• Contest: Who wouldn’t love to win an all-expense paid trip to Europe? Or a brand new car? This is one of the many reasons why running a contest is one of the ultimate ways to attract and capture leads—almost no one can resist. In fact, a well-planned contest even has the potential to go viral so make sure you plan accordingly.

Example: United

United knows their target market of flyers want to get away from it all. This Dream Destination contest offers the possibility for this target to experience the ultimate getaway, while United gets their contact information in return. To be honest, I just signed up for this one—this lead magnet was too good to refuse!

Knowledge and information

We’re living in the Information Age and today’s consumers can’t seem to get enough info. There is a constant hunt for new information and if you can provide the answers your target audience is seeking, they’ll willingly hand over their contact details in the process. Here are a few of the more common info-share lead magnets:

  • E-book: Providing your prospects with an e-book of valuable information can be a really enticing opt-in bribe. This is an effective option for renowned thought-leaders who have valuable information that their prospects are dying to see. But, keep in mind, unless you’re a high-profile figure—we’re talking Oprah, Beyonce, or Bill Gates here—then most of your target won’t want to download a 400-page ebook. Try to keep it short and sweet, and worth the trade of your target’s contact information.
  • Webinar / e-course: Offering access to webinars or e-courses in exchange for contact information is another great option for thought-leaders or companies who are trailblazers in their respective fields. Let’s say Sephora decided to put together a series of webinars or an e-course on selecting the right foundation color. Chances are, a large portion of their prospects would eagerly share their information for access to these webinars.
  • Case study: Offering a case study is a fantastic option in the B2B space where the information provided by your company is irresistible to your target. For example, if a company was interested in using a software service and wanted to know how other companies used the software to succeed, then a case study would be a great way of getting this lead to provide their details in exchange for the study.
  • White paper: In a similar vein to the case study, white papers are another document chock full of information that your prospects might want to get their hands on. This authoritative report or guide might contain valuable information they need to make an informed decision or do their jobs better.
  • Quiz or assessment: Sites like BuzzFeed or Playbuzz have popularized online quizzes. On any given day you can take an assessment to find out what type of doughnut you are or which career you should invest in. When done right, offering a quiz to your prospects in exchange for their contact information might be an easy win for your company.

Example: Eventbrite

Evenbrite offered prospects a quiz to help them determine which social network might work best for the event they were planning. After going through the steps in the quiz, prospects could only receive the results via email—effectively capturing the lead’s contact information in the process.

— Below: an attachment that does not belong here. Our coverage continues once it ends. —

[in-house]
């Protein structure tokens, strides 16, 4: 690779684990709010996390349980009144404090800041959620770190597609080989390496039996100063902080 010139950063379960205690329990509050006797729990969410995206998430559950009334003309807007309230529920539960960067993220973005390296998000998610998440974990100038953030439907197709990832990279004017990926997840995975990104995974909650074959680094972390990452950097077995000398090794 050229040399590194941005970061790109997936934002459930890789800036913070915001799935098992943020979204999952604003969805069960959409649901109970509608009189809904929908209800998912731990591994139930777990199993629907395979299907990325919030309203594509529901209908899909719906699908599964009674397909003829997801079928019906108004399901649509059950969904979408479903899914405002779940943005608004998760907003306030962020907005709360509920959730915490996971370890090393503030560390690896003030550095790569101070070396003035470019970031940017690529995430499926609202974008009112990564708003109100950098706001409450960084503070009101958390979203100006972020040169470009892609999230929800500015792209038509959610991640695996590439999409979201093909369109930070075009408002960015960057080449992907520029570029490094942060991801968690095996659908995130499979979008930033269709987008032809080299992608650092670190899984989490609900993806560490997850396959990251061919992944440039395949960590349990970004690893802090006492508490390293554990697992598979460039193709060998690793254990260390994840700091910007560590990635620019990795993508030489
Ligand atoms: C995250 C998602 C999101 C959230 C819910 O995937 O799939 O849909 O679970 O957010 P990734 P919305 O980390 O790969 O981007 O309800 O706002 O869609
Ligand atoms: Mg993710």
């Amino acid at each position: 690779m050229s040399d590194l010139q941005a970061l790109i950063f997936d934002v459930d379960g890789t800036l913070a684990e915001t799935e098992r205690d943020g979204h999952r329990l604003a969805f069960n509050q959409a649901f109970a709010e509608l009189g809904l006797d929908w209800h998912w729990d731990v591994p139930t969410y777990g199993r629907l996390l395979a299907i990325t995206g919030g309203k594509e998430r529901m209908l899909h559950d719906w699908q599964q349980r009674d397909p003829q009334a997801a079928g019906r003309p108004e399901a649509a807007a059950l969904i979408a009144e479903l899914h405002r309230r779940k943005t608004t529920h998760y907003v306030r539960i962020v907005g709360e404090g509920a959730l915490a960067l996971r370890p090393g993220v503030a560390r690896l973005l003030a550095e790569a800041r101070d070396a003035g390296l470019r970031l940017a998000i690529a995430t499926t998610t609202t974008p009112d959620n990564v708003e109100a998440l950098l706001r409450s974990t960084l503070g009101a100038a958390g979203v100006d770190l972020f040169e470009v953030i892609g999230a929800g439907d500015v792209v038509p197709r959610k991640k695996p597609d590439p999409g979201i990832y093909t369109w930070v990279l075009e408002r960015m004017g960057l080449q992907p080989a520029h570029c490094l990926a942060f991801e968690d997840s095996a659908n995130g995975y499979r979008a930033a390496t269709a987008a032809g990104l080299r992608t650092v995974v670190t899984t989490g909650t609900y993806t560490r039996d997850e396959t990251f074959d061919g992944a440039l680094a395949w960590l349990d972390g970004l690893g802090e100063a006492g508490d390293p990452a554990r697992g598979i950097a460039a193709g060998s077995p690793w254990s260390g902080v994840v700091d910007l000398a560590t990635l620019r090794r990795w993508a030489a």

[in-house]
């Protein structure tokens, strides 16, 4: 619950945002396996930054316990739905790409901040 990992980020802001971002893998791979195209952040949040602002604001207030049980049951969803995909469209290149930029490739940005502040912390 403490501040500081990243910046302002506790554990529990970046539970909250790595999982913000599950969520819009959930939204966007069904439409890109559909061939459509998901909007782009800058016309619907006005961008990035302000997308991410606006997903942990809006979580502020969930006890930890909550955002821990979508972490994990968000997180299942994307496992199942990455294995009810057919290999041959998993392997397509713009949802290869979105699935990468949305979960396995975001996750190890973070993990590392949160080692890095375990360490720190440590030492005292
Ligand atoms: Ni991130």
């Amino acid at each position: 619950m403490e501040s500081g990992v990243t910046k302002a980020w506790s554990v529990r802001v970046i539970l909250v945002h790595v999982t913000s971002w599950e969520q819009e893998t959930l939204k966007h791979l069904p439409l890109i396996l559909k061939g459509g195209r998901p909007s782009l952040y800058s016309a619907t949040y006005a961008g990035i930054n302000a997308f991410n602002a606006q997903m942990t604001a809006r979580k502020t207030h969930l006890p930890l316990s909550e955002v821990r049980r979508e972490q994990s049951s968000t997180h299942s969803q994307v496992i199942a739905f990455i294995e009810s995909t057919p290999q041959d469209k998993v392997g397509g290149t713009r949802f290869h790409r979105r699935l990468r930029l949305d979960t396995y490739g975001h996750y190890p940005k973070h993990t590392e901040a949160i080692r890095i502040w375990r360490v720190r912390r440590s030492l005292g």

• Videos: According to ThinkWithGoogle, almost 50% of internet users look for videos related to a product or service before visiting a store. Imagine the number of leads—and possible sales—you could pull in by offering access to the right video as a lead magnet.


  • Coupon: Who doesn’t love to get a deal? You can easily attract leads with as little as a 5% or $5 discount. It doesn’t have to be a monetary offer, either—upgrades and other deals might also be enticing.

Example: Bed, Bath & Beyond

Bed, Bath & Beyond is well-known for their coupons so it only makes sense that they have a lead magnet in coupon form. This savvy company obviously knows and understands its target audience and is providing them with an opt-in bribe that will be hard to refuse.


The goal here is to equip your prospect with handy tools they might need or want. While the types of tools can change drastically from industry to industry, the following are two popular lead magnets tools your prospects can use:

  • Cheatsheet: This particular lead magnet is all about making life easier for your prospect. Let’s say your company sells household cleaning products. You might want to offer your target audience a cheatsheet of cleaning hacks that they’ll need for spring cleaning.
  • Checklist: Similar to the cheatsheet, the checklist offers your prospects a way to make life easier, depending on the industry or field your company is in. For a travel company, you might want to offer a “Foolproof Packing Checklist” as a way to get your targets to opt in.


People love to feel like they are receiving special treatment or are gaining access to something not everyone else can get. These lead magnet ideas cater to the sense of exclusivity and can be irresistible to prospects.

  • VIP access: Make your prospects feel special by offering them VIP access in exchange for their contact information. Bonus points if you make this offer only available for a limited time (trust me, it adds a sense of urgency and deepens the feeling of exclusivity).
  • Community: Create a special community where only like-minded prospects are allowed to join and participate. This could be a Facebook group or a special forum or section on your website.


Traditional Medicinals offers a space where anyone who is passionate about wellness can come and share their expertise—but they need to provide their email address in order to join.

Wrapping Up

You no longer have to imagine a world where prospects come to you. With the right lead magnet, you can attract your target market from anywhere in the world and gain valuable customer contact information in the process. The key to making this tactic a success rests solely on knowing your target market and providing them with something valuable they just can’t resist.